Even locally-grown and organic produce impact the environment. Researchers at the University of Kentucky are working up a method for measuring those impacts. U-K Sustainable Agriculture Extension Specialist Lee Meyer says they want to fully understand farming’s impact on the quality of air, soil and water quality.
“About 80 percent of our cropland is in these row crops. So, if we want to really improve the environmental dimension of agriculture, we have to go after those crops that use lots of acres,” said Meyer.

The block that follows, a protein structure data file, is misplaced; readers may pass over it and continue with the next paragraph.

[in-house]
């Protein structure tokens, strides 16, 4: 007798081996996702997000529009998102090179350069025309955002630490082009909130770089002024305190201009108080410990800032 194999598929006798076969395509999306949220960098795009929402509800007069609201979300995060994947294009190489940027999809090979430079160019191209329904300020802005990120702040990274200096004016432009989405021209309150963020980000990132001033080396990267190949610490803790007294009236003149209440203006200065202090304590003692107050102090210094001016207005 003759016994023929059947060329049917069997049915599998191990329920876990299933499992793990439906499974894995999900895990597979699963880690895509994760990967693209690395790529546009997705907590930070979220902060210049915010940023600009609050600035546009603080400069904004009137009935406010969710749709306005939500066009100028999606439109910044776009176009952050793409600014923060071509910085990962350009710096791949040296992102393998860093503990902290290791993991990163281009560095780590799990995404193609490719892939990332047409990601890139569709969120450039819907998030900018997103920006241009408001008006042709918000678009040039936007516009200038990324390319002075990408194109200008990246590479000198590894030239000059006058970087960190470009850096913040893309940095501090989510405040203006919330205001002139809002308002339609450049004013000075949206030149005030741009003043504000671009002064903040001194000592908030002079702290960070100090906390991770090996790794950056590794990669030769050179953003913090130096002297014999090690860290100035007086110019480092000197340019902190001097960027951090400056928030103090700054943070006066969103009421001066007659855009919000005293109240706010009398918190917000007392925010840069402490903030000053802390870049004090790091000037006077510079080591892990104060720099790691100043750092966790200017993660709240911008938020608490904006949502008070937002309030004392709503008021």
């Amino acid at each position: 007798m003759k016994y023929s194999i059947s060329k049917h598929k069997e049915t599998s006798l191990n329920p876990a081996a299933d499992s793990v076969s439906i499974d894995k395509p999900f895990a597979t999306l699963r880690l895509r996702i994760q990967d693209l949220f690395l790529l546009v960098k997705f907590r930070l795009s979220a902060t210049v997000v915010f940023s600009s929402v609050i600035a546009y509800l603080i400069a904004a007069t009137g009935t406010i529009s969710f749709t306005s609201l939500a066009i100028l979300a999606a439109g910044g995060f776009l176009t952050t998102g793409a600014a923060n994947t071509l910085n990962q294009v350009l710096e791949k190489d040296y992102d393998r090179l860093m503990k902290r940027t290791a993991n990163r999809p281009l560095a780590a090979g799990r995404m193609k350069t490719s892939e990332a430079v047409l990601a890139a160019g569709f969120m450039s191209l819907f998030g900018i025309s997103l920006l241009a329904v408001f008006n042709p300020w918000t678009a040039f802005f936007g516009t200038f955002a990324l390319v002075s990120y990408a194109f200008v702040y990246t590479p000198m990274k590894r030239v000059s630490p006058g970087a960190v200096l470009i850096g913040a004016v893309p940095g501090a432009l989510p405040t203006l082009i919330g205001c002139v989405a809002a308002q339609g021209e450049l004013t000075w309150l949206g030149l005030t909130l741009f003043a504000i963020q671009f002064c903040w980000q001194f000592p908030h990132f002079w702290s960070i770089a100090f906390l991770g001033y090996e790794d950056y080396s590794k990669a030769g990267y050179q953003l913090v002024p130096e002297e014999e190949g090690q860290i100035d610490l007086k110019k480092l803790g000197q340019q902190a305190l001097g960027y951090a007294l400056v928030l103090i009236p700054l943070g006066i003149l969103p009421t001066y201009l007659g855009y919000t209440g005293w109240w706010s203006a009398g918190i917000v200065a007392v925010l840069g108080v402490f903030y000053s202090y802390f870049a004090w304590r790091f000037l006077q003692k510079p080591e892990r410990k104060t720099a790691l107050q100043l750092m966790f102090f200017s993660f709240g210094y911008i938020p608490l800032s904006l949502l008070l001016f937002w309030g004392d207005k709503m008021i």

Meyer says other states have pilot projects to better measure the environmental impacts within farming. At U-K, he envisions working with plant scientists on better instruments for measuring such damage.
“We want to find out if the measures are accurate and how easy there are and how expensive. We want these things to be as simple for a farmer to use, not burdensome. If a farmer is struggling financially and we ask them to do these things, that’s not fair or good policy.”
Meyer says organic production has a lot of merits, but it also requires a lot of tillage and that can promote soil erosion. In time, he says farmers could use these environmental measurements to assess their performance. He says it could be used to reward farmers who are good stewards of the land.